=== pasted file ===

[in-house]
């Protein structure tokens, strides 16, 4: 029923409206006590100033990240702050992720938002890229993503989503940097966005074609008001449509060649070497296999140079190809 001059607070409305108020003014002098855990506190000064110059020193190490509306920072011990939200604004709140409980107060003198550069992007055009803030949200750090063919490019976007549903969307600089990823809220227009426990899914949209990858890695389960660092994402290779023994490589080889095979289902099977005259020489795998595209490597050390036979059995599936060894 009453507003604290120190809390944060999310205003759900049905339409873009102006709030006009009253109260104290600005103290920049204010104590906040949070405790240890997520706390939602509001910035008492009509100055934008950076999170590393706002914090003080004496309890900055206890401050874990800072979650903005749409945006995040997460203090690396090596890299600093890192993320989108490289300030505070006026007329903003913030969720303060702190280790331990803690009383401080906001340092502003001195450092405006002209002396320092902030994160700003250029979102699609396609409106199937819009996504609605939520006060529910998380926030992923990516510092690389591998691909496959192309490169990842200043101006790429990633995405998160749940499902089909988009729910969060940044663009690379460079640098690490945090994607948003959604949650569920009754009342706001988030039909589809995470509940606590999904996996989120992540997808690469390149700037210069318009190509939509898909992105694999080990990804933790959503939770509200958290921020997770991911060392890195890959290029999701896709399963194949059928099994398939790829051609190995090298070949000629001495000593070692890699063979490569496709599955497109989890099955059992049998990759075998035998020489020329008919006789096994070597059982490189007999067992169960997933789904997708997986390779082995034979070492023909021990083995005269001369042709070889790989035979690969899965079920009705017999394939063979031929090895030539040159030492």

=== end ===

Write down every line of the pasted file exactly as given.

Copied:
[in-house]
């Protein structure tokens, strides 16, 4: 029923409206006590100033990240702050992720938002890229993503989503940097966005074609008001449509060649070497296999140079190809 001059607070409305108020003014002098855990506190000064110059020193190490509306920072011990939200604004709140409980107060003198550069992007055009803030949200750090063919490019976007549903969307600089990823809220227009426990899914949209990858890695389960660092994402290779023994490589080889095979289902099977005259020489795998595209490597050390036979059995599936060894 009453507003604290120190809390944060999310205003759900049905339409873009102006709030006009009253109260104290600005103290920049204010104590906040949070405790240890997520706390939602509001910035008492009509100055934008950076999170590393706002914090003080004496309890900055206890401050874990800072979650903005749409945006995040997460203090690396090596890299600093890192993320989108490289300030505070006026007329903003913030969720303060702190280790331990803690009383401080906001340092502003001195450092405006002209002396320092902030994160700003250029979102699609396609409106199937819009996504609605939520006060529910998380926030992923990516510092690389591998691909496959192309490169990842200043101006790429990633995405998160749940499902089909988009729910969060940044663009690379460079640098690490945090994607948003959604949650569920009754009342706001988030039909589809995470509940606590999904996996989120992540997808690469390149700037210069318009190509939509898909992105694999080990990804933790959503939770509200958290921020997770991911060392890195890959290029999701896709399963194949059928099994398939790829051609190995090298070949000629001495000593070692890699063979490569496709599955497109989890099955059992049998990759075998035998020489020329008919006789096994070597059982490189007999067992169960997933789904997708997986390779082995034979070492023909021990083995005269001369042709070889790989035979690969899965079920009705017999394939063979031929090895030539040159030492």